Presidio La Bahia BrochurePresidio La Bahia was responsible for the defense of the coastal area and eastern province of Texas. Within time, a settlement called La Bahia (The Bay) grew up around the fort. The name of La Bahia was changed to Goliad in 1829 in honor of Father Miguel Hidalgo, the patriot priest of the Mexican Revolution. Goliad is an anagram formed from the letters of the name Hidalgo (minus the silent letter H).
Presidio La Bahia CannonOn October 9, 1835, Captain George Collinsworth and his band of Texas fighters attacked and defeated the Mexican garrison stationed at the Presidio. On December 20 of that year, the first Declaration of Texas Independence was formally declared at the fort. This Declaration was signed by 92 Texas citizens inside the chapel of Our Lady of Loreto, the oldest building in the compound.
Our Lady of Loreto ChapelThe darkest day in Texas history, the Goliad Massacre, took place at Presidio La Bahia on March 27, 1836 — Palm Sunday. Colonel James Walker Fannin and 341 men under his command had surrendered to General José de Urrea of the Mexican army on March 20 at the Battle of Coleto Creek. The Mexican army held Fannin and his men as prisoners at the Presidio and at the chapel of Our Lady of Loreto.
Goliad MassacreFannin and his men had drafted terms of surrender and expected to be treated with a measure of dignity as prisoners of war. General Urrea, however, told Fannin that he could not ratify his terms. He was bound by Santa Anna’s orders and a congressional decree to accept no terms other than unconditional surrender. And, although General Urrea recommended clemency for Fannin and his men, he later received orders from Santa Anna to execute all of the prisoners. He was left with no choice but to carry out the orders.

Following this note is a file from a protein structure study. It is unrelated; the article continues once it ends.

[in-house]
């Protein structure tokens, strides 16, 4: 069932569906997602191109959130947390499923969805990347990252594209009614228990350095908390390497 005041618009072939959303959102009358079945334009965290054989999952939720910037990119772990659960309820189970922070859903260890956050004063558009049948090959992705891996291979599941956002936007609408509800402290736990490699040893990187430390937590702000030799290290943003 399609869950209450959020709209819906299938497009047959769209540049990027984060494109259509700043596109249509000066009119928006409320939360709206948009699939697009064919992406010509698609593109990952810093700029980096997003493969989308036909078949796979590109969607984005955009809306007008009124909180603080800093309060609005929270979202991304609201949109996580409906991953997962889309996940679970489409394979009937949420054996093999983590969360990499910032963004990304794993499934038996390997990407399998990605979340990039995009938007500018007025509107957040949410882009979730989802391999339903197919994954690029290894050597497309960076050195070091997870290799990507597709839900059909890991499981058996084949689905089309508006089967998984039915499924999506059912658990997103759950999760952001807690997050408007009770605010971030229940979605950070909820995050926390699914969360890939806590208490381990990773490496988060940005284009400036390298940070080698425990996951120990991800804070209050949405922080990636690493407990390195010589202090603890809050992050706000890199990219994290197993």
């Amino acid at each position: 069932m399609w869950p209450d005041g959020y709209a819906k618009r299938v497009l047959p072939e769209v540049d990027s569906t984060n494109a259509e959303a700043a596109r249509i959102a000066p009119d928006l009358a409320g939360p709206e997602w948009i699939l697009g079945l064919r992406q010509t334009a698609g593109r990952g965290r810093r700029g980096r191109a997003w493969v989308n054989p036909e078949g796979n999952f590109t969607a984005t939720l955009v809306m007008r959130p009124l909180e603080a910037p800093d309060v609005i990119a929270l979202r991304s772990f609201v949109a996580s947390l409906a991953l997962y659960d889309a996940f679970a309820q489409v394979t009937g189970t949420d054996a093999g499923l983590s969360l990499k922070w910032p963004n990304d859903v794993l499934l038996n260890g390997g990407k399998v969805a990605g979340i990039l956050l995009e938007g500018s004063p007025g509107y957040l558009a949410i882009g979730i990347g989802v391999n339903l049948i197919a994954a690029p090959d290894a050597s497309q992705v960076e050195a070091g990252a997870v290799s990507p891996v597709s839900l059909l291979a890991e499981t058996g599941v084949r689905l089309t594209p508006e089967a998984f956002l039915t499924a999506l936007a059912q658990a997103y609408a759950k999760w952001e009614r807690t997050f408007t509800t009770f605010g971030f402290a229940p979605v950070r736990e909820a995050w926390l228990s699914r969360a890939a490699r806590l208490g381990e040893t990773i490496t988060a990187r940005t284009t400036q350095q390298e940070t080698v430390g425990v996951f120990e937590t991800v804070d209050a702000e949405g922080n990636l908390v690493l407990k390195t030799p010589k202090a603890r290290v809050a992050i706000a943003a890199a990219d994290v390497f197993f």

Presidio La Bahia DoorsSome of the men were killed on the grounds of the Presidio and others were killed outside the fort. A few managed to escape. Twice as many men died at the Goliad Massacre than died at the Alamo. As news of the Goliad Massacre spread, streams of volunteers came to Texas to take up arms against the brutal dictator Santa Anna. “Remember the Alamo!” and “Remember Goliad!” became the most potent battle cries of the Texas Revolution.
Fannin Memorial MonumentFannin and his men are buried in a mass grave outside of the walls of the Presidio. Their names are etched on the pink granite walls of the Fannin Memorial Monument, erected over the burial site in 1938 by the State of Texas. This site is located next to La Bahia Cemetery where you can find grave markers that date back to the mid-nineteenth century.